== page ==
Addressing systemic risk requires an approach that’s distinct from the perimeter-focused strategy that many organizations used in the past. We must shift our view and think through the lens of business enablement. That means that rather than looking at the perimeter, we should think about our organization’s business values and what matters the most to its executive team and the board — pause and consider all the technologies wrapped around the core business-enablement functions.

Take your enterprise architecture as an example. What are the various tools you need to mitigate various risks? How are all those tools connecting or interconnecting to one another? Where are the potential risk failures in that interconnectedness? Where are the potential weaknesses and systemic risk stemming from that interconnectedness? Those are the layers you should think through holistically, because the failure of any single point could lead to the failure of the bigger system.

People Are a Core Component of Systemic Risk

One of the biggest intrinsic risks within an organization is its people — this can’t be underscored enough. The latest Verizon Data Breach Investigations Report shows that the human element is involved in 82% of data breaches. Tactically, this is the area where you need to start addressing systemic risk.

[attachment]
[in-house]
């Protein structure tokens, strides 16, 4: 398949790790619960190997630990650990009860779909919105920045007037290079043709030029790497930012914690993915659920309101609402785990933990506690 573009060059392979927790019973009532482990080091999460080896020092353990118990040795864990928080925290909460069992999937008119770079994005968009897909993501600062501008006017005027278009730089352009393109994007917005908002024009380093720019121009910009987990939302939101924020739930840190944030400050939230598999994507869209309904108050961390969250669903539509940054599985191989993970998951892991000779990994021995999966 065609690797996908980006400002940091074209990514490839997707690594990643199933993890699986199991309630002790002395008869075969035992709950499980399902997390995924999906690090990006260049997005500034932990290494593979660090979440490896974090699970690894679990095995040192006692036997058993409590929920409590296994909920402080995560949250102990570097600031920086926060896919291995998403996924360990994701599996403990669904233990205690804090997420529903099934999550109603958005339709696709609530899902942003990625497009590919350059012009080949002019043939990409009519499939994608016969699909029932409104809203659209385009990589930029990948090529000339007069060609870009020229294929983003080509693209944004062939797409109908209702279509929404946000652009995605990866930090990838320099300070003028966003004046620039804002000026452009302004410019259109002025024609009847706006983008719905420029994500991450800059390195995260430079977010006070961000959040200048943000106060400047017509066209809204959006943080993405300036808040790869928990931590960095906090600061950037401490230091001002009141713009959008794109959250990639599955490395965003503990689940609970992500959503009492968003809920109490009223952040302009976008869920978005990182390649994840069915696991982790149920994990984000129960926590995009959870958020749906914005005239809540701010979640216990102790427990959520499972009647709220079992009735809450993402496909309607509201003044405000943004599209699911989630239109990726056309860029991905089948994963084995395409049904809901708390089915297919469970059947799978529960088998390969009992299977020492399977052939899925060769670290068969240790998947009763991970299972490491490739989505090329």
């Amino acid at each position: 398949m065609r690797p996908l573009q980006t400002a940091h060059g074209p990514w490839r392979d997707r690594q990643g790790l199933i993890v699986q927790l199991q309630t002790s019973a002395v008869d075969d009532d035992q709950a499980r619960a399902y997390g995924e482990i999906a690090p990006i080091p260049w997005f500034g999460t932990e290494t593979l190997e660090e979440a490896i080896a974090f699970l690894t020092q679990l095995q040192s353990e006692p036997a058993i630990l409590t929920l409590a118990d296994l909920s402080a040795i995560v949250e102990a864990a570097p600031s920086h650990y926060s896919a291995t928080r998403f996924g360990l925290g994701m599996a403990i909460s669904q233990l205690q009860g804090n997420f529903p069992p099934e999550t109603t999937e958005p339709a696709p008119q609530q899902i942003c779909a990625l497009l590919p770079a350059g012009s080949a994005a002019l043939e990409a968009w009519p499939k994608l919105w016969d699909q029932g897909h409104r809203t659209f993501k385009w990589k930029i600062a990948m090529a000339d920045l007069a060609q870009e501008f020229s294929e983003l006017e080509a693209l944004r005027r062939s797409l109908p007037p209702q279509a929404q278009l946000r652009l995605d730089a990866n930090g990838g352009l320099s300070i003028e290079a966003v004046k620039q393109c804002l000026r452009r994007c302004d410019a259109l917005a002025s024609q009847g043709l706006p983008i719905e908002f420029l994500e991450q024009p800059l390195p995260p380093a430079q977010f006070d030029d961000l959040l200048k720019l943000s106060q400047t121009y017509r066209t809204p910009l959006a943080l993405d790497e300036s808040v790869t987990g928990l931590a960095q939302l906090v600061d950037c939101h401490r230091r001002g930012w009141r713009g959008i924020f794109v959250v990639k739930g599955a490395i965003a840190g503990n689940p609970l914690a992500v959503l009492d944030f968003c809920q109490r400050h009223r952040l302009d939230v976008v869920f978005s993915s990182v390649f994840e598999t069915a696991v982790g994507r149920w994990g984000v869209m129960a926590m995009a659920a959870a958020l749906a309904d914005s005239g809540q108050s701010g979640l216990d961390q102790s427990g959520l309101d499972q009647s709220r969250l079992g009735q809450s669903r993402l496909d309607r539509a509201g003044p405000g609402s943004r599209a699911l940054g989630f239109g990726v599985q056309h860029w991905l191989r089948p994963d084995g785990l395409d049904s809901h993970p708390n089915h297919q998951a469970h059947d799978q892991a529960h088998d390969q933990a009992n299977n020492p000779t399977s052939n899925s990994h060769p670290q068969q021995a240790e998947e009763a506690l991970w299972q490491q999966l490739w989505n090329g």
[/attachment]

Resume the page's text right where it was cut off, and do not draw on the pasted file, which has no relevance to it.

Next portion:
Every individual is an attack vector and one of the most vulnerable targets within your ecosystem. Threat actors are exploiting this attack surface constantly. It’s imperative for you to hone in and understand five critical aspects:


Which individuals create the greatest risk within your organization
Who is being attacked and why
How is everyone being attacked
How likely is for various individuals to become compromised
What impact could that compromise have on your entire organization

By answering these questions and mapping every individual’s systemic risk profile, you can create a comprehensive picture of people-centric systemic risk. This enables you to prioritize risks and optimize your mitigation strategies and controls based on those risks that are more likely to lead to systemic failure.

An example of a people-centric systemic risk that we’re currently seeing is “the great reshuffle” across the board as people leave organizations at a large scale. They are leaving with the data of their organization, which increases the risk of insider threats. A recent Proofpoint survey of security leaders found that 56% of them view human error as the biggest threat to their organization, with compromised insiders as the most likely vector. The lingering effects of The Great Resignation only worsen this concern.

Many organizations still struggle with foundational cybersecurity, and adding systemic risk to security leaders’ agendas feels like a tall order. Indeed, you must solve many of your basic problems before you can even start thinking about more strategic and holistic issues. But the need to address systemic risk will become more urgent, and eventually it will be an expectation as organizations reach a certain level of security maturity. Security leaders and boards shouldn’t wait for that moment and must begin this conversation now, embracing their opportunity to elevate the discussion about cyber risk.

Lucia Milică is Global Resident CISO at Proofpoint.